The Little Red Lighthouse That Could.  --CootWash

Monday, July 16, 2018

Fort Washington-- Part 4: Molly Pitcher?


Margaret Corbin of Virginia was at the battle.  She has been recognized as the first female soldier to fight for the American Army.

She was married to James Corbin of the First Company of Pennsylvania Artillery.  When her husband was killed in the assault on Fort Washington, she loaded and fired her husband's cannon.

Although severely injured, Margaret Corbin survived the battle but never fully recovered from her wounds and was unable to use her left arm.  She is at least one of the women, if not the woman, who inspired the legend of Molly Pitcher.

--Cooter

Sunday, July 15, 2018

World War I Chronology, July 1918: Champagne-Marne Defensive


JULY 15-18, 1918

CHAMPAGNE-MARNE DEFENSIVE

The 3rd, 26th, 28th, 41st (artillery)42nd Infantry Division and 369th Infantry (93rd Infantry Division) participate in the action.  The 3rd Infantry Division holds at the Marne (where they got the name "Rock of the Marne").

At Mezy, the 30th and 38th Regiments make a heroic stand.    St. Agnan, LaChapelle-Monthodon, Viezy and Missy-aux-Bois are recaptured.

Three days later, Americans capture Priley an La Grenouillieres farm.  Chateau-Thierry, Beray-le-Sec, and Mont St. Pere fall next.  U.S. forces capture Grimpettes Wood, Serignes-et-Nasles and take Cierges and Hill 230.

U.S. losses 1,485 KIA and 5,551 WIA.

Big Action for the AEF.  --Cooter


Saturday, July 14, 2018

Fort Washington (NY)-- Part 3: Only 800 of 2,838 Americans Captured Survived


The British were immensely helped in their attack with information given them by one of Col. Magaw's officers, William Demont, who had deserted November 2 and had given detailed information on the fort.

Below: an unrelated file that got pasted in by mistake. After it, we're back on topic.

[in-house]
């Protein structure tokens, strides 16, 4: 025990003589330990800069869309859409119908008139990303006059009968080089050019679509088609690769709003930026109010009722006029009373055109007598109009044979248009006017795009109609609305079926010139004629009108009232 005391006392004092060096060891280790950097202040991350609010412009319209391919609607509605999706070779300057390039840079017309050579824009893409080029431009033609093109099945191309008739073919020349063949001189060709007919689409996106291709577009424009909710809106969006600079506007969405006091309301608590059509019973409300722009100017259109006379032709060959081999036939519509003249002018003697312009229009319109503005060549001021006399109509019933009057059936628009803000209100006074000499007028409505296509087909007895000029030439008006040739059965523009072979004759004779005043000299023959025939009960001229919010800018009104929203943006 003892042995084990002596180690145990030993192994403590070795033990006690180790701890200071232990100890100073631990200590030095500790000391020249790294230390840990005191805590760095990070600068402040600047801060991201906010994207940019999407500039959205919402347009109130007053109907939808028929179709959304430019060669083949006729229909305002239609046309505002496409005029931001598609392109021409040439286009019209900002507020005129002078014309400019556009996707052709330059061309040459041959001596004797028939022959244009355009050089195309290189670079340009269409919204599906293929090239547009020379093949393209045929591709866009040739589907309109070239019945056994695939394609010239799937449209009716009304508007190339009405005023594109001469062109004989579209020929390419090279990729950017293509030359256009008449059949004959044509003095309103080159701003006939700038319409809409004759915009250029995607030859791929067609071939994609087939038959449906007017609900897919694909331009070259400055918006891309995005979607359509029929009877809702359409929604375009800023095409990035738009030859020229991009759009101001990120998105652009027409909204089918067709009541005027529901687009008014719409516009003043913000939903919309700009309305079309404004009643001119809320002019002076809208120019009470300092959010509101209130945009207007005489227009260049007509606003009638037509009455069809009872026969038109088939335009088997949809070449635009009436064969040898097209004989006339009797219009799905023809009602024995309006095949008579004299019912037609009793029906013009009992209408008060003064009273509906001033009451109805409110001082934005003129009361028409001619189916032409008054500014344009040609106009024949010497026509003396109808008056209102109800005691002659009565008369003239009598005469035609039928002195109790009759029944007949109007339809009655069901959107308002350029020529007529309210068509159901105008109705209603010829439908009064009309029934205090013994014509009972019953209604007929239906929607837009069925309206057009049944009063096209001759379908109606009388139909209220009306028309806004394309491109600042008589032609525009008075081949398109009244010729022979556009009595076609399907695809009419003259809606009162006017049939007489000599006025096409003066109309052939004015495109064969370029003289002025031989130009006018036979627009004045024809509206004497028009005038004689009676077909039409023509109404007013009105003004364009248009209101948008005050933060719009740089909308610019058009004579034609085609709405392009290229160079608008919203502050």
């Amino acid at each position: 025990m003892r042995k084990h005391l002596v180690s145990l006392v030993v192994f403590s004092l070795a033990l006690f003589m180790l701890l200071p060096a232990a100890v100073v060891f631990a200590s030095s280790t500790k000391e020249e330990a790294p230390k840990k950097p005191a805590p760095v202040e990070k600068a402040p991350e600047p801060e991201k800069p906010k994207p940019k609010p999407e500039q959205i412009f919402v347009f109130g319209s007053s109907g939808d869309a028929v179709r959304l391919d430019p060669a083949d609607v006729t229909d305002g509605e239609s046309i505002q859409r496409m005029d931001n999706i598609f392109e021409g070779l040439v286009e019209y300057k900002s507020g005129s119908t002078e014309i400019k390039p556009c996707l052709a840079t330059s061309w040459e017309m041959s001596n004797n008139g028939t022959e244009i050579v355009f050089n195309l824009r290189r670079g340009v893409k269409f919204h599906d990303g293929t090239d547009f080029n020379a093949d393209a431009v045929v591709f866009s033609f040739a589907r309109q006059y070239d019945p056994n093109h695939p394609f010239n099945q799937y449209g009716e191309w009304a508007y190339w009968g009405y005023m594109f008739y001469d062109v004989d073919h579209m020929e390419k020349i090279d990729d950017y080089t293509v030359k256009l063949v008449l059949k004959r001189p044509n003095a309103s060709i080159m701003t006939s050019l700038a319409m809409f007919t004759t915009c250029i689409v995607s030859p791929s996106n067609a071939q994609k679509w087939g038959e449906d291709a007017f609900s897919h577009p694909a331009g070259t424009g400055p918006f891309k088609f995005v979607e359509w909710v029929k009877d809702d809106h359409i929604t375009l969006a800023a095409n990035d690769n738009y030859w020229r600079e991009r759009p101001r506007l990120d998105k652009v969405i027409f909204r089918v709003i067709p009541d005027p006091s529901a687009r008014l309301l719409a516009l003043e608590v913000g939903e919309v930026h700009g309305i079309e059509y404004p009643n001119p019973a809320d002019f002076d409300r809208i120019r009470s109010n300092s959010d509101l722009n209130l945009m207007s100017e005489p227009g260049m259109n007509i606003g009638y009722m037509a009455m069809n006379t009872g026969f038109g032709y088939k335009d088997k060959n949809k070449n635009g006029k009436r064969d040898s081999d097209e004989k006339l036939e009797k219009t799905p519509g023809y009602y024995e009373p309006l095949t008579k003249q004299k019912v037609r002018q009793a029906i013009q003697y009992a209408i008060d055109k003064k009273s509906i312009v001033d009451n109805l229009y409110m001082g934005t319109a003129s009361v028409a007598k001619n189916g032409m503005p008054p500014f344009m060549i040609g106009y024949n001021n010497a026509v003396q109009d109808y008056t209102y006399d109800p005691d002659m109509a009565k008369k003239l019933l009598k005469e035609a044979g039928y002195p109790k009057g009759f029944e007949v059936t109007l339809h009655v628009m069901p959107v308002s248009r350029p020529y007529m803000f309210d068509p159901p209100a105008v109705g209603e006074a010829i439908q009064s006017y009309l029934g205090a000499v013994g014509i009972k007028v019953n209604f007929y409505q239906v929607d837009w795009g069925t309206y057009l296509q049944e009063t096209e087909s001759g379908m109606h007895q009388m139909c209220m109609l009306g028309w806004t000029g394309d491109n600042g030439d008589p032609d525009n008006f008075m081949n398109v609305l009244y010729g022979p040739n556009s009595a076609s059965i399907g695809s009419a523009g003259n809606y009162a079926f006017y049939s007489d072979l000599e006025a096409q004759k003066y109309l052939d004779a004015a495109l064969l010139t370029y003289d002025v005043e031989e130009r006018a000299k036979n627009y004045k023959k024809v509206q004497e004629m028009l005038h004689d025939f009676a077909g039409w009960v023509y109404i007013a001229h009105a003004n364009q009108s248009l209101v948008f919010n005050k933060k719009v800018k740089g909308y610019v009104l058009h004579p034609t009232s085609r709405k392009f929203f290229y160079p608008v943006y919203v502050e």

American losses were 53 killed and  and 96 wounded in addition to the rest of the garrison being captured.  The British and Hessian troops had 132 killed and 374 wounded.  2,834 Americans were captured and marched through the streets of New York where they were jeered by a pro-British crowd.

Most of them were interned in British ships in the harbor where they were deliberately starved or died of disease in the really cold winter.  At the exchange, only 800 had survived.

These were the conditions that James McHenry (who Fort McHenry was named after) protested as he was also captured at Fort Washington.

--Brock-Perry

Friday, July 13, 2018

Fort Washington (NY)-- Part 2: Washington Escapes and the Fort Falls


General Washington realized he would have to defend New York from the British, but didn't think he could hold it.  An escape route was very necessary.  When it became necessary to abandon the city, this is exactly what he did, crossing the Hudson between Fort Washington and Fort Lee (which was commanded by General Charles Lee, hence the name).

Fort Washington was commanded by Colonel Robert Magaw, who refused to surrender and notified the British that he would fight to the last extremity.  British General Howe ordered Hessians and other British troops, numbering 8,000 against the badly outnumbered Americans.

The fort fell on November 16, 1777, and the British captured 2,818 prisoners and large amounts of supplies.  They renamed the fortification Fort Knyphausen (after the commander of the Hessian troops).

--Cooter

Thursday, July 12, 2018

Fort Washington (NY)-- Part 1: On Manhattan Island


I have been writing about James McHenry in my Not So Forgotten War of 1812 blog.  Fort McHenry was named after him.

He was a surgeon in the Continental Army in the American Revolution and was captured at Fort Washington in New York by British forces.

I'd never heard of this battle or fort before so did some research.

From  Military.wikia.com.

Fort Washington was a fortified position near the north end of Manhattan Island) now part of New York City).  The fort was located on the highest part of the island.

During the American Revolution, it was part of George Washington's defense of New York.  Fort Washington and Fort Lee (on the New Jersey side of the Hudson River were built to prevent the British from going up the river and to provide a secure escape route for the American Army is needed.

--DAcOOT

Ships By the Name USS Missouri-- Part 4: SSN-780 (and Ships Named USS St. Louis)


Back in the 1900s state names were given to battleships.  Now, they are given to submarines.

The 5th USS Missouri (SSN-780) is a Virginia-class attack submarine. commissioned  31 July 2010.  In 2016 it was home ported at Pearl Harbor.